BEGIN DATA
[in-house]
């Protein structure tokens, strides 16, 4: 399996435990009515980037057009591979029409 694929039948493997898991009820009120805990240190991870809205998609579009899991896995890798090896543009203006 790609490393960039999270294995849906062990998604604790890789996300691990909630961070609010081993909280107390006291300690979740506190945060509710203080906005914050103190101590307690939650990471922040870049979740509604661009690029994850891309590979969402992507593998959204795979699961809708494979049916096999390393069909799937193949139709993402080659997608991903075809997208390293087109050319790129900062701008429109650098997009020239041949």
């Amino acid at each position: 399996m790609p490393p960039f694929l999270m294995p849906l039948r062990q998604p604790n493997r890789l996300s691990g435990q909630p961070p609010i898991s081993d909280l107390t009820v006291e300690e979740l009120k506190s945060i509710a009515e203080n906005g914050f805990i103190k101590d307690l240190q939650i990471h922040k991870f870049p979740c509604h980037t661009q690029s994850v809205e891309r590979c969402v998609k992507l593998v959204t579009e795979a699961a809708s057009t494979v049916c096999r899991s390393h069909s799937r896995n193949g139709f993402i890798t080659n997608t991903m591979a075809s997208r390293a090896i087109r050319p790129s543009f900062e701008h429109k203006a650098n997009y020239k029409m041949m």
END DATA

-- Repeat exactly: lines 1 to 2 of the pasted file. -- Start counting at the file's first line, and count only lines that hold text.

[in-house]
């Protein structure tokens, strides 16, 4: 399996435990009515980037057009591979029409 694929039948493997898991009820009120805990240190991870809205998609579009899991896995890798090896543009203006 790609490393960039999270294995849906062990998604604790890789996300691990909630961070609010081993909280107390006291300690979740506190945060509710203080906005914050103190101590307690939650990471922040870049979740509604661009690029994850891309590979969402992507593998959204795979699961809708494979049916096999390393069909799937193949139709993402080659997608991903075809997208390293087109050319790129900062701008429109650098997009020239041949």